hailed from the shore by the familiar cries of Eastward Ho! or Westward Ho! and their ranks furnished at least one writer who has been designated by the courtesy of time a poet.
Though I have referred to the improvement of roads they were still in many parts of the country little better than uninclosed tracks, frequently rutted by the lumbering wheels of the recently introduced coaches, muddy, and full of holes. Travel was often altogether prohibited by flooded rivers. Besides the new coaches, horse litters and carriers' carts were occasionally to be met upon the road. In general, however, goods were transported upon pack-horses, and people fared from place to place in the saddle. A man accompanied by wife or daughter carried her behind him on a pillion. Travel, too, was unsafe, for the road was likely to be infested by robbers. Men rode together in parties for mutual protection, each accompanied by one or more domestic servants, all the party fully armed and ready to draw at a moment's notice. On arrival at an inn each person had to look with care to the provision of his horse and the bestowal of his luggage; for only too often the drawers and other domestic servants of country inns were in league with the neighbouring highwaymen.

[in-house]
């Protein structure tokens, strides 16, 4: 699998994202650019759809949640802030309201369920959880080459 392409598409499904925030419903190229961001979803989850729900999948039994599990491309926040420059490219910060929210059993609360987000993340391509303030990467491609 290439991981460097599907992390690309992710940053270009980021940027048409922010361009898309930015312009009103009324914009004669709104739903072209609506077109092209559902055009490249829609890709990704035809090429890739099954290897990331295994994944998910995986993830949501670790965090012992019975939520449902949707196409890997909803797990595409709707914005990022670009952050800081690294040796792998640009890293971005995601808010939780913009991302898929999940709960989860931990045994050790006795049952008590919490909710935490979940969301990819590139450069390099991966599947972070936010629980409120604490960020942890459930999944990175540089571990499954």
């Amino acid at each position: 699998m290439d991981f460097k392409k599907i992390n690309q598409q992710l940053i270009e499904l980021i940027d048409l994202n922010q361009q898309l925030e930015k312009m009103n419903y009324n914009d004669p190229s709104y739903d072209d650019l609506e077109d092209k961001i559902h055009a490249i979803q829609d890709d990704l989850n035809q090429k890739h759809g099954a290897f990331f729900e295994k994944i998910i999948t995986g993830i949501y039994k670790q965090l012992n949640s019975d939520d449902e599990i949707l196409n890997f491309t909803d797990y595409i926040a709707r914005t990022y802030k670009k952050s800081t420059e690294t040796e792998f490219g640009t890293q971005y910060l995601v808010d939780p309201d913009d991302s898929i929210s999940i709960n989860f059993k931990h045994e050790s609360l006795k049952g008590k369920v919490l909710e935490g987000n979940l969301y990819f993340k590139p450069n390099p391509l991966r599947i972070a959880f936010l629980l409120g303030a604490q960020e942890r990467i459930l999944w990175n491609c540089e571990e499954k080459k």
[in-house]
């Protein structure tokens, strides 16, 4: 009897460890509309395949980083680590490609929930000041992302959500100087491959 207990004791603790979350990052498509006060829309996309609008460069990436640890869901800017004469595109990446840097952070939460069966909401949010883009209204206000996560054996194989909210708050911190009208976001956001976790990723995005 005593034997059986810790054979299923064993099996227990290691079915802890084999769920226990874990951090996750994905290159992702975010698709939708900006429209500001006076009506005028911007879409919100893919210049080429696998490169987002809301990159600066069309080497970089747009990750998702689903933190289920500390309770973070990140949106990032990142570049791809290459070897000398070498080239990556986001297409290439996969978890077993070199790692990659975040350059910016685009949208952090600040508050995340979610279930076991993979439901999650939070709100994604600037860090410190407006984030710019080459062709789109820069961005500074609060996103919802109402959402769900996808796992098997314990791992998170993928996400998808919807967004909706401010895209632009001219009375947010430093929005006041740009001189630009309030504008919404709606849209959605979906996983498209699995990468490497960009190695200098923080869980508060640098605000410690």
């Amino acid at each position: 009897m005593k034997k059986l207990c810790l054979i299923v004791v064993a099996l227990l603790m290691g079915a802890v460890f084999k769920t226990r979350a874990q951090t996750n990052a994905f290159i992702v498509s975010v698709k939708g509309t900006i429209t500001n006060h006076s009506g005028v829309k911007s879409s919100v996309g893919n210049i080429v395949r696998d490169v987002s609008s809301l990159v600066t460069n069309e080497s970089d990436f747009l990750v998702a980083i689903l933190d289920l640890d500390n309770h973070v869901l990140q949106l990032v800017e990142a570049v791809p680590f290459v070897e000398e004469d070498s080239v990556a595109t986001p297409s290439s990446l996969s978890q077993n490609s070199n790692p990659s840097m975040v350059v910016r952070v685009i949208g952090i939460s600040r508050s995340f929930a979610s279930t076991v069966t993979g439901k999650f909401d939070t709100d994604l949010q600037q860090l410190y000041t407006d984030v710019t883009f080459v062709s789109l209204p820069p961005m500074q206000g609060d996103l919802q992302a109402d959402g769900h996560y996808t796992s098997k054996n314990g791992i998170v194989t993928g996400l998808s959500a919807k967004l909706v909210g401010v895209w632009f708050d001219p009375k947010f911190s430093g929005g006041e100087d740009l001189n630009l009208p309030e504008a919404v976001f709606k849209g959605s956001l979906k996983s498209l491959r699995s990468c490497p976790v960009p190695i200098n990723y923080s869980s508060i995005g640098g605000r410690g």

From an account published about 1610 (see